Madison's Great Error: Religion.

Essay by Anna1388High School, 10th gradeA+, April 2003

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Madison's Great Error: Religion

Slowly sipping his tea by the fire, James Madison planned the future of the United States, and explained the entire thing to the world in one document: "Federalist No. 10." In this document, Madison makes clear three major points that should be addressed, and explains why and how each point is important. His first point is that faction, or self-interest, is bad for a Democratic Republic. He wrote, "Among the numerous advantages promised by a well constructed Union, none deserves to be more accurately developed than its tendency to break and control the violence of faction. The friend of popular governments never finds himself so much alarmed for their character and fate, as when he contemplates their propensity to this dangerous vice."# In other words, when a group of members of society (big or small) get together to oppose the authority, they represent a threat to the government itself.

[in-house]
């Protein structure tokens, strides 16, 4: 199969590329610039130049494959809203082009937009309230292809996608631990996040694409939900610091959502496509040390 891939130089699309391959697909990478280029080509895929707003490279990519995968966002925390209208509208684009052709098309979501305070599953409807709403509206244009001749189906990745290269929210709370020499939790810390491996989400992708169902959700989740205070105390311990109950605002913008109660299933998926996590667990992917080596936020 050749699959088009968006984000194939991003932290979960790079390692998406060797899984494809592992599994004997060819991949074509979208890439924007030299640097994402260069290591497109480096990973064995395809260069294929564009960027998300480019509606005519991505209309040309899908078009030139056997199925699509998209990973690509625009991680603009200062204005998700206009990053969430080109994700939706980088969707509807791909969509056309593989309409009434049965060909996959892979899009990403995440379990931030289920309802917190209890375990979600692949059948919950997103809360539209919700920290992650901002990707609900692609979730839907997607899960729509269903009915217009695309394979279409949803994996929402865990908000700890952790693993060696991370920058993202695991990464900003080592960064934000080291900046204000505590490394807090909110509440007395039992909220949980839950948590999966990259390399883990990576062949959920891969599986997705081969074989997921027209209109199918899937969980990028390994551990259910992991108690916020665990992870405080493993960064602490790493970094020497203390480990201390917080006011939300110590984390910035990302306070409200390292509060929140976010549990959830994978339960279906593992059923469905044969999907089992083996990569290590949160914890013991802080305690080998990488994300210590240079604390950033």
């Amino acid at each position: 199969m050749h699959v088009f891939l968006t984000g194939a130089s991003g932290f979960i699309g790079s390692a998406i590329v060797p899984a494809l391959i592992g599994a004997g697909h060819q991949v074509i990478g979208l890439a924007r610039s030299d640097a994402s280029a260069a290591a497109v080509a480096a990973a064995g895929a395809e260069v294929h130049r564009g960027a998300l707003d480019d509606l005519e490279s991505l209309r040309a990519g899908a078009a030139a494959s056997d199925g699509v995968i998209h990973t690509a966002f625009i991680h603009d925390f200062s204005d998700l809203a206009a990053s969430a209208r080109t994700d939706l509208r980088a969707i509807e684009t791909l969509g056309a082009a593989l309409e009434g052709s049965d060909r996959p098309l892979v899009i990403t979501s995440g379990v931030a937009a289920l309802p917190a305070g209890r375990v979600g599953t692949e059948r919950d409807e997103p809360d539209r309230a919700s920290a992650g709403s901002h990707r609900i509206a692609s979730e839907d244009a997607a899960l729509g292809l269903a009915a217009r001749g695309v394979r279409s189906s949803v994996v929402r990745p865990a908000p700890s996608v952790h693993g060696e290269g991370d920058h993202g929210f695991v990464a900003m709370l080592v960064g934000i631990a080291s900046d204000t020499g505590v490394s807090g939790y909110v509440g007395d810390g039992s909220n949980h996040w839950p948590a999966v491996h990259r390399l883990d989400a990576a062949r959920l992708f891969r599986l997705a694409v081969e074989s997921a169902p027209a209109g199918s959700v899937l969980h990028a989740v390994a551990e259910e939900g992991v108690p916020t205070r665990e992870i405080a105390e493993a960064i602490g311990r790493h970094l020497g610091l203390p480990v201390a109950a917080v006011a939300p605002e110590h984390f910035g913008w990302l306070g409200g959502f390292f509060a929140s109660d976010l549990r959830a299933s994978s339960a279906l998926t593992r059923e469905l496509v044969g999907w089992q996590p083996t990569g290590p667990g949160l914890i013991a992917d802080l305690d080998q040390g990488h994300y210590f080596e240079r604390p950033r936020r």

Madison then goes on to explain how faction can be dealt with: "There are again two methods of removing the causes of faction: the one, by destroying the liberty which is essential to its existence; the other by giving to every citizen the same opinions, the same passions, and the same interests."# However, Madison recognizes that these two methods are completely impossible to accomplish. In turn, he validates the point that a government can only control the effects of faction, as a opposed to the causes, "The interference to which we are brought is, that the CAUSES of faction cannot be removed, and that relief is only to be sought in the means of controlling its EFFECTS."# Madison decides that this most efficient in a big republic. He defends the idea that oligarchy is less likely in a large republic. When a larger republic is suggested, he...